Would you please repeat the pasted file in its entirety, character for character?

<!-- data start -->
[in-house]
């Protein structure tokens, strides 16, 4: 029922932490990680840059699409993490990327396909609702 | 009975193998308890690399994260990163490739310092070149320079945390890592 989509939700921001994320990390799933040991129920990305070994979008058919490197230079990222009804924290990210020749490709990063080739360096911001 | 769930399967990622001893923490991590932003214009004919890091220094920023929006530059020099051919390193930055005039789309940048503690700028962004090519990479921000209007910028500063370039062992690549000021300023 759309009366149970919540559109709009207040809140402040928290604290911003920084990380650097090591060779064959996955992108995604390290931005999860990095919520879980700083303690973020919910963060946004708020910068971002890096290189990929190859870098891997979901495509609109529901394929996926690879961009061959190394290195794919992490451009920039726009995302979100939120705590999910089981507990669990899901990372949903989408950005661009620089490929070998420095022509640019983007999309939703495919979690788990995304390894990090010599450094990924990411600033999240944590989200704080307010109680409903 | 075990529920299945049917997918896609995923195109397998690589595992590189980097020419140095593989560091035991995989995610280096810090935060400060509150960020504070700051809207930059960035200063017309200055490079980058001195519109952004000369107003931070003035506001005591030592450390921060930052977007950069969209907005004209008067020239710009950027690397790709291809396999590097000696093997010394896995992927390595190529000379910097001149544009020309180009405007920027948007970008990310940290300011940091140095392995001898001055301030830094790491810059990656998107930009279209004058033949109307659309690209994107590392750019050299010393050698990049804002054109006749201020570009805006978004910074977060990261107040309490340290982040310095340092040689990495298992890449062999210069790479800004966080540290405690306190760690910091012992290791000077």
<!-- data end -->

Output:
[in-house]
């Protein structure tokens, strides 16, 4: 029922932490990680840059699409993490990327396909609702 | 009975193998308890690399994260990163490739310092070149320079945390890592 989509939700921001994320990390799933040991129920990305070994979008058919490197230079990222009804924290990210020749490709990063080739360096911001 | 769930399967990622001893923490991590932003214009004919890091220094920023929006530059020099051919390193930055005039789309940048503690700028962004090519990479921000209007910028500063370039062992690549000021300023 759309009366149970919540559109709009207040809140402040928290604290911003920084990380650097090591060779064959996955992108995604390290931005999860990095919520879980700083303690973020919910963060946004708020910068971002890096290189990929190859870098891997979901495509609109529901394929996926690879961009061959190394290195794919992490451009920039726009995302979100939120705590999910089981507990669990899901990372949903989408950005661009620089490929070998420095022509640019983007999309939703495919979690788990995304390894990090010599450094990924990411600033999240944590989200704080307010109680409903 | 075990529920299945049917997918896609995923195109397998690589595992590189980097020419140095593989560091035991995989995610280096810090935060400060509150960020504070700051809207930059960035200063017309200055490079980058001195519109952004000369107003931070003035506001005591030592450390921060930052977007950069969209907005004209008067020239710009950027690397790709291809396999590097000696093997010394896995992927390595190529000379910097001149544009020309180009405007920027948007970008990310940290300011940091140095392995001898001055301030830094790491810059990656998107930009279209004058033949109307659309690209994107590392750019050299010393050698990049804002054109006749201020570009805006978004910074977060990261107040309490340290982040310095340092040689990495298992890449062999210069790479800004966080540290405690306190760690910091012992290791000077």